Now that the federal Affordable Care Act has withstood a challenge in the U.S. Supreme Court, states must begin work in earnest to implement its provisions. There is much groundwork done to get health-insurance exchanges up and running, and the Colorado Legislature has taken up a provision to provide Medicaid coverage to more low-income Coloradans. In passing measure, along largely partisan lines, the Senate rightly recognized that investing in health-care coverage is less expensive than paying for the treatments of those who cannot afford it. While not free, it is a worthwhile expenditure.
Senate Bill 200, sponsored by Sen. Irene Aguilar, D-Denver, will extend Medicaid coverage to adults who earn up to 133 percent of the federal poverty level – $15,282 for a single person. This would affect an estimated 187,000 of today’s 800,000 uninsured Coloradans, to the tune of $1 billion next year. That is no small sum, of course, but neither is it an entitlement cornucopia offering Cadillac coverage to all who seek it. Instead, it is an appropriately gauged effort at bringing down the state’s health-care costs by extending coverage to those least likely to afford it on their own, and therefore most likely to be unable to pay for any health services they seek – likely long after any preventive or routine care could have offset a more serious health condition.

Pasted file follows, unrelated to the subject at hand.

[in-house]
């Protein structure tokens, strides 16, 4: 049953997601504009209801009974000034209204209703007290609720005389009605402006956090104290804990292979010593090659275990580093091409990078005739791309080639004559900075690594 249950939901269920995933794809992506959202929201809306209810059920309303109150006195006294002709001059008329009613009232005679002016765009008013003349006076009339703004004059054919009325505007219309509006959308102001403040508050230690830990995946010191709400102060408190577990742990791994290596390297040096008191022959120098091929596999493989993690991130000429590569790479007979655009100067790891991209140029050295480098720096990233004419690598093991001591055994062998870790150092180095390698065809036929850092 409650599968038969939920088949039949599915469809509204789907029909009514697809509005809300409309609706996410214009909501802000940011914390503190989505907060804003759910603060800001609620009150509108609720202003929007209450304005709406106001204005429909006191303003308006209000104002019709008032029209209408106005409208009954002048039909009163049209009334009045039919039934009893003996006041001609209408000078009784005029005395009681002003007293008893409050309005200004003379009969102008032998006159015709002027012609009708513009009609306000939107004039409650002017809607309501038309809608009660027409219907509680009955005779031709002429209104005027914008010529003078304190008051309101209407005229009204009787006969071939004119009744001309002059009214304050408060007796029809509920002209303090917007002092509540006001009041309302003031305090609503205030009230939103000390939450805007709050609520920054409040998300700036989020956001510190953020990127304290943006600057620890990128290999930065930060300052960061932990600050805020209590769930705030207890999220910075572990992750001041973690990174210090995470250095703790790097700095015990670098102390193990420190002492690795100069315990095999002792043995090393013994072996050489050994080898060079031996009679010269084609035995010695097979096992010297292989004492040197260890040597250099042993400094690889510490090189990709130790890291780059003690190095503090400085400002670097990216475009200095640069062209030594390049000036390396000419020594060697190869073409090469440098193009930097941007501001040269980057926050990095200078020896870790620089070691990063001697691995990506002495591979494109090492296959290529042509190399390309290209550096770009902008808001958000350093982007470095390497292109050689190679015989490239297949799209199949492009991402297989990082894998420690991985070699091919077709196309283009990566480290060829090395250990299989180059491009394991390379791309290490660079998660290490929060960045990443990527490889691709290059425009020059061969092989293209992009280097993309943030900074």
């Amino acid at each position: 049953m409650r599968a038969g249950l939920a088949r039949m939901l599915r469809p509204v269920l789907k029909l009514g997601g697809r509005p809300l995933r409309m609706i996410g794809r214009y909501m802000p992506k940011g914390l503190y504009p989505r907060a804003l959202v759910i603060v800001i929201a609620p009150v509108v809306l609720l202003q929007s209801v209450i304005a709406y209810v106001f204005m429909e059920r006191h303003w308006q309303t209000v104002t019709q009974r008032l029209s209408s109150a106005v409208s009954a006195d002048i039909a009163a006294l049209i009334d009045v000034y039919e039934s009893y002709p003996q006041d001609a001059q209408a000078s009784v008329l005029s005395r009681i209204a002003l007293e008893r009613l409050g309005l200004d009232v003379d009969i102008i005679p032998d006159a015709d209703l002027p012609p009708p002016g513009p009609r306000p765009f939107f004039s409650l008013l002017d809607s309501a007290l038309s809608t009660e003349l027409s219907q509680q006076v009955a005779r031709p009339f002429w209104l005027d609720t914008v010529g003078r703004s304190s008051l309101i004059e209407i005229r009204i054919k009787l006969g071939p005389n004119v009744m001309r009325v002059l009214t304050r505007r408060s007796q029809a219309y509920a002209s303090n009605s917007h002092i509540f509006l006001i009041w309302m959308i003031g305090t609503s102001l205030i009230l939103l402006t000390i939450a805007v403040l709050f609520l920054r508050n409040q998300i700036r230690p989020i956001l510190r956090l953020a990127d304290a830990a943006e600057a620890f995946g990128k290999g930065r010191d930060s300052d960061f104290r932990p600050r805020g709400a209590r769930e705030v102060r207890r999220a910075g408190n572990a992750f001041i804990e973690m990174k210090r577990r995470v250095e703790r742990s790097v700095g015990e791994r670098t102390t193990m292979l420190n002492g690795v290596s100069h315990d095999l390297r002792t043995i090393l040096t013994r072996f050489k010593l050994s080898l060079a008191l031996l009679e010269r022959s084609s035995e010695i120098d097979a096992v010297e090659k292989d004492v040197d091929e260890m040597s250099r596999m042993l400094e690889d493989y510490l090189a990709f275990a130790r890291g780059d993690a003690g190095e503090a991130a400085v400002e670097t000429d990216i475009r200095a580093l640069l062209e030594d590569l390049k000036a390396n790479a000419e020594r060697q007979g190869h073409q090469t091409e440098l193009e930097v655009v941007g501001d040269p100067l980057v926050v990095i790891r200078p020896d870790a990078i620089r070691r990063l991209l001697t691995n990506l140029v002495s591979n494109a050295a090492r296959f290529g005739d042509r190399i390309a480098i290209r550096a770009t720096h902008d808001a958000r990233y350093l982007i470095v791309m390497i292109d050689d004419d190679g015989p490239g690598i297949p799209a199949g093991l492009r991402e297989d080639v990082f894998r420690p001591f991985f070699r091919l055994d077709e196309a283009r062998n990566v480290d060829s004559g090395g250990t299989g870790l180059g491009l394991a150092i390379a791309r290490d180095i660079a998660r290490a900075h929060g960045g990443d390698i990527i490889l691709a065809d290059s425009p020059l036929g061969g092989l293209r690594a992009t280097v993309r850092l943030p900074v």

For the first several years of the expanded coverage, the federal government will carry the costs, with the state gradually stepping in to pick up the tab. The money for the coverage will come from a tax already being levied on hospital services.Despite claims that Medicaid is ineffective and rife with fraudulent or improper spending, as state Sen. Ellen Roberts, R-Durango, cited as a concern, the efficacy of preventive care and regular access to doctors is well-supported. For those earning $15,000 a year or less, insurance coverage to provide such access is simply not attainable. If there are improvements to be made in how Medicaid is administered, that should be discussed and addressed, but the program is proved to be an effective means of covering those with limited incomes. Senate Bill 200 deserves passage; it will improve health care for many Coloradans and has the potential to save the state money in the long run.Aguilar, who is a physician, has upped the ante on health-care coverage by proposing a measure that would provide universal coverage to all Coloradans. She killed the bill last week when it became clear she did not have the votes to move it, but the conversation was an important one. Even with the expanded coverage that SB 200 would provide, hundreds of thousands of Coloradans will not have insurance. Aguilar’s measure would have changed that by levying a payroll-based tax on Colorado employers and workers to cover a basic set of health-care services. The notion was not wildly popular, but Aguilar raises an interesting question of how best to care for those who still lack coverage. There is more work to do in answering that question, and solving the conundrum of how to simultaneously bring down the cost of health care while expanding the universe of those who have access to it. Senate Bill 200 is a start, as was Aguilar’s failed measure.